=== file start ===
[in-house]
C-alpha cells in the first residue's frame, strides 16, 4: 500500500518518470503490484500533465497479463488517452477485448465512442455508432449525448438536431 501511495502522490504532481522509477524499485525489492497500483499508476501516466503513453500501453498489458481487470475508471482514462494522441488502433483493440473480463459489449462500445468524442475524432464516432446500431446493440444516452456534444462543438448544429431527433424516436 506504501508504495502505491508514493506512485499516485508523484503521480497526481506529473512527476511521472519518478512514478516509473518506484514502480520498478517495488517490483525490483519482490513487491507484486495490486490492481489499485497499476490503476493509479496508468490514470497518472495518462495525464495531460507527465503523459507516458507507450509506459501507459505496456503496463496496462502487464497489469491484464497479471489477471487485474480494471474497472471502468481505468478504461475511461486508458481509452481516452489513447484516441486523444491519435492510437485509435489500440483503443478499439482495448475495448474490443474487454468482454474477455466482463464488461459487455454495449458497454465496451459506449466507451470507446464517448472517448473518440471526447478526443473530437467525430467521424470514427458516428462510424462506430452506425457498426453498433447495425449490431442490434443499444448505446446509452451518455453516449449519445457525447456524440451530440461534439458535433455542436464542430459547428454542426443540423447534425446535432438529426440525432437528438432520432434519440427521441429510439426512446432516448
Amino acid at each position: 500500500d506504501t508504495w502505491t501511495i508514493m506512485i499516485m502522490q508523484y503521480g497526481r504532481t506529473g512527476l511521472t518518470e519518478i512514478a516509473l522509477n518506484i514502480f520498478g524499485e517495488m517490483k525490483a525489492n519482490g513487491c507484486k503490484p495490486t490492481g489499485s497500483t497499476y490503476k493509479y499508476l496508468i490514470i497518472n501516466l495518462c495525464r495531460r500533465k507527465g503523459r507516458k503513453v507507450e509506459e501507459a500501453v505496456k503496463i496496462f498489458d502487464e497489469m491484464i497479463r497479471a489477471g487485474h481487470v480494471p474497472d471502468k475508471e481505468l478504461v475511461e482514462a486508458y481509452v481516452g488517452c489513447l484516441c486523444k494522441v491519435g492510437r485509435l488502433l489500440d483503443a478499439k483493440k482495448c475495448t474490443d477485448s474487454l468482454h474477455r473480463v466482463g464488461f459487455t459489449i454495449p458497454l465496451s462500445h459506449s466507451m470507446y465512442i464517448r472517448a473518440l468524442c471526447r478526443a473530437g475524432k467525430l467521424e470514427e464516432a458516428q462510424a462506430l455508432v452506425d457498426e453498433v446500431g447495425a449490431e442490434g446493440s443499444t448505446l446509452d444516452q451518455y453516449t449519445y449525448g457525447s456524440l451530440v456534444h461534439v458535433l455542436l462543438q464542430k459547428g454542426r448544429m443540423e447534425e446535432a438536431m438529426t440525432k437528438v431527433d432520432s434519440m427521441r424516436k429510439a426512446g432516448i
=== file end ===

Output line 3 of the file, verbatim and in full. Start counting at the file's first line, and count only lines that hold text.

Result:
Amino acid at each position: 500500500d506504501t508504495w502505491t501511495i508514493m506512485i499516485m502522490q508523484y503521480g497526481r504532481t506529473g512527476l511521472t518518470e519518478i512514478a516509473l522509477n518506484i514502480f520498478g524499485e517495488m517490483k525490483a525489492n519482490g513487491c507484486k503490484p495490486t490492481g489499485s497500483t497499476y490503476k493509479y499508476l496508468i490514470i497518472n501516466l495518462c495525464r495531460r500533465k507527465g503523459r507516458k503513453v507507450e509506459e501507459a500501453v505496456k503496463i496496462f498489458d502487464e497489469m491484464i497479463r497479471a489477471g487485474h481487470v480494471p474497472d471502468k475508471e481505468l478504461v475511461e482514462a486508458y481509452v481516452g488517452c489513447l484516441c486523444k494522441v491519435g492510437r485509435l488502433l489500440d483503443a478499439k483493440k482495448c475495448t474490443d477485448s474487454l468482454h474477455r473480463v466482463g464488461f459487455t459489449i454495449p458497454l465496451s462500445h459506449s466507451m470507446y465512442i464517448r472517448a473518440l468524442c471526447r478526443a473530437g475524432k467525430l467521424e470514427e464516432a458516428q462510424a462506430l455508432v452506425d457498426e453498433v446500431g447495425a449490431e442490434g446493440s443499444t448505446l446509452d444516452q451518455y453516449t449519445y449525448g457525447s456524440l451530440v456534444h461534439v458535433l455542436l462543438q464542430k459547428g454542426r448544429m443540423e447534425e446535432a438536431m438529426t440525432k437528438v431527433d432520432s434519440m427521441r424516436k429510439a426512446g432516448i